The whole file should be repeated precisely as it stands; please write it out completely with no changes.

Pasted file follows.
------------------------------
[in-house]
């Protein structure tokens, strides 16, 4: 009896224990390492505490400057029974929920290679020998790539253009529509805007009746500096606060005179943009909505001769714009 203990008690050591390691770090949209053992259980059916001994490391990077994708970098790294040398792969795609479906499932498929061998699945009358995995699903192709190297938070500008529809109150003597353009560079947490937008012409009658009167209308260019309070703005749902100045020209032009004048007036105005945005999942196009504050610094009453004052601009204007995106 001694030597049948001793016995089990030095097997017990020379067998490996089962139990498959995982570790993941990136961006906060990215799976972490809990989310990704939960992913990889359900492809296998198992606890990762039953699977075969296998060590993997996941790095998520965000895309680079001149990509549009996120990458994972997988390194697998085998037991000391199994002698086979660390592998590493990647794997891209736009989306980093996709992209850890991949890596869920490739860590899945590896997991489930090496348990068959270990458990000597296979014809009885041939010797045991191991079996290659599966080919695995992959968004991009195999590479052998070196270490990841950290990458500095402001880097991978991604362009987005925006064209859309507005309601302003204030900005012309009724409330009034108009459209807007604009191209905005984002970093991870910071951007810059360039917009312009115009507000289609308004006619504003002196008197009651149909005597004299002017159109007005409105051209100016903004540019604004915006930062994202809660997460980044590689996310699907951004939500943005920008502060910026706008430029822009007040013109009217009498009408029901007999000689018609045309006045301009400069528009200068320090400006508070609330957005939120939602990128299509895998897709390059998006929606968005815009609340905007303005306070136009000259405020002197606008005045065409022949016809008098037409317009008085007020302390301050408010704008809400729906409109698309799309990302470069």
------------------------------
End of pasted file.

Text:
[in-house]
């Protein structure tokens, strides 16, 4: 009896224990390492505490400057029974929920290679020998790539253009529509805007009746500096606060005179943009909505001769714009 203990008690050591390691770090949209053992259980059916001994490391990077994708970098790294040398792969795609479906499932498929061998699945009358995995699903192709190297938070500008529809109150003597353009560079947490937008012409009658009167209308260019309070703005749902100045020209032009004048007036105005945005999942196009504050610094009453004052601009204007995106 001694030597049948001793016995089990030095097997017990020379067998490996089962139990498959995982570790993941990136961006906060990215799976972490809990989310990704939960992913990889359900492809296998198992606890990762039953699977075969296998060590993997996941790095998520965000895309680079001149990509549009996120990458994972997988390194697998085998037991000391199994002698086979660390592998590493990647794997891209736009989306980093996709992209850890991949890596869920490739860590899945590896997991489930090496348990068959270990458990000597296979014809009885041939010797045991191991079996290659599966080919695995992959968004991009195999590479052998070196270490990841950290990458500095402001880097991978991604362009987005925006064209859309507005309601302003204030900005012309009724409330009034108009459209807007604009191209905005984002970093991870910071951007810059360039917009312009115009507000289609308004006619504003002196008197009651149909005597004299002017159109007005409105051209100016903004540019604004915006930062994202809660997460980044590689996310699907951004939500943005920008502060910026706008430029822009007040013109009217009498009408029901007999000689018609045309006045301009400069528009200068320090400006508070609330957005939120939602990128299509895998897709390059998006929606968005815009609340905007303005306070136009000259405020002197606008005045065409022949016809008098037409317009008085007020302390301050408010704008809400729906409109698309799309990302470069």